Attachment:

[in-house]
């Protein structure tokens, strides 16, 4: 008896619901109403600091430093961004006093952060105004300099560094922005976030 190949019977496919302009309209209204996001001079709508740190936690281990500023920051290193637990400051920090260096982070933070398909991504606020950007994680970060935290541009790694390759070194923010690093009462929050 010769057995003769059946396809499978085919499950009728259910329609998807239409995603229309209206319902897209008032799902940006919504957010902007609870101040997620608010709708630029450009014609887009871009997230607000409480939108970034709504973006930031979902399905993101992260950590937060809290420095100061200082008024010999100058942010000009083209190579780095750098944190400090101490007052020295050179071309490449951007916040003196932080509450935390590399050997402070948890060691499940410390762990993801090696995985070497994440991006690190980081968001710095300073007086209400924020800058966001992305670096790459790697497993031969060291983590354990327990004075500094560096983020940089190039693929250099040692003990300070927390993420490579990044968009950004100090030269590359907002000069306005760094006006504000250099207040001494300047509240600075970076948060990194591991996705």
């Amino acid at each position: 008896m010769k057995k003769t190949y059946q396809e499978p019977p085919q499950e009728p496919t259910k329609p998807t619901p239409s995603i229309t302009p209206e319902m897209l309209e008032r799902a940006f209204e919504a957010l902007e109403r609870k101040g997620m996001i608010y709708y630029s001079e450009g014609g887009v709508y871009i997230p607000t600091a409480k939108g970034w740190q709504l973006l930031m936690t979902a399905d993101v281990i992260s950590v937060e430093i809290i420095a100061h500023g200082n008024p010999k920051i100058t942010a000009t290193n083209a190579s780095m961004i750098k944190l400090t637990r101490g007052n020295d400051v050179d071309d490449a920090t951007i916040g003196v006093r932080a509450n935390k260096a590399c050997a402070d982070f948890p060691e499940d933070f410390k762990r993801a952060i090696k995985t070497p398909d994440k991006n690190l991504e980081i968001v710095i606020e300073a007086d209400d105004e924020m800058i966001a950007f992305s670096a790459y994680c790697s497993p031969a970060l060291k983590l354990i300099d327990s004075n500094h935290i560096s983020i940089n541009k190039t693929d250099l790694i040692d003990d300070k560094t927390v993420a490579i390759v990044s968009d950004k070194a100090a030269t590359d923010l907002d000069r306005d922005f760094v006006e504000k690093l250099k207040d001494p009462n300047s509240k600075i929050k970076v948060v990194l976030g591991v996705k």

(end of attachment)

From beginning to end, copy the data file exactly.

[in-house]
């Protein structure tokens, strides 16, 4: 008896619901109403600091430093961004006093952060105004300099560094922005976030 190949019977496919302009309209209204996001001079709508740190936690281990500023920051290193637990400051920090260096982070933070398909991504606020950007994680970060935290541009790694390759070194923010690093009462929050 010769057995003769059946396809499978085919499950009728259910329609998807239409995603229309209206319902897209008032799902940006919504957010902007609870101040997620608010709708630029450009014609887009871009997230607000409480939108970034709504973006930031979902399905993101992260950590937060809290420095100061200082008024010999100058942010000009083209190579780095750098944190400090101490007052020295050179071309490449951007916040003196932080509450935390590399050997402070948890060691499940410390762990993801090696995985070497994440991006690190980081968001710095300073007086209400924020800058966001992305670096790459790697497993031969060291983590354990327990004075500094560096983020940089190039693929250099040692003990300070927390993420490579990044968009950004100090030269590359907002000069306005760094006006504000250099207040001494300047509240600075970076948060990194591991996705």
């Amino acid at each position: 008896m010769k057995k003769t190949y059946q396809e499978p019977p085919q499950e009728p496919t259910k329609p998807t619901p239409s995603i229309t302009p209206e319902m897209l309209e008032r799902a940006f209204e919504a957010l902007e109403r609870k101040g997620m996001i608010y709708y630029s001079e450009g014609g887009v709508y871009i997230p607000t600091a409480k939108g970034w740190q709504l973006l930031m936690t979902a399905d993101v281990i992260s950590v937060e430093i809290i420095a100061h500023g200082n008024p010999k920051i100058t942010a000009t290193n083209a190579s780095m961004i750098k944190l400090t637990r101490g007052n020295d400051v050179d071309d490449a920090t951007i916040g003196v006093r932080a509450n935390k260096a590399c050997a402070d982070f948890p060691e499940d933070f410390k762990r993801a952060i090696k995985t070497p398909d994440k991006n690190l991504e980081i968001v710095i606020e300073a007086d209400d105004e924020m800058i966001a950007f992305s670096a790459y994680c790697s497993p031969a970060l060291k983590l354990i300099d327990s004075n500094h935290i560096s983020i940089n541009k190039t693929d250099l790694i040692d003990d300070k560094t927390v993420a490579i390759v990044s968009d950004k070194a100090a030269t590359d923010l907002d000069r306005d922005f760094v006006e504000k690093l250099k207040d001494p009462n300047s509240k600075i929050k970076v948060v990194l976030g591991v996705k």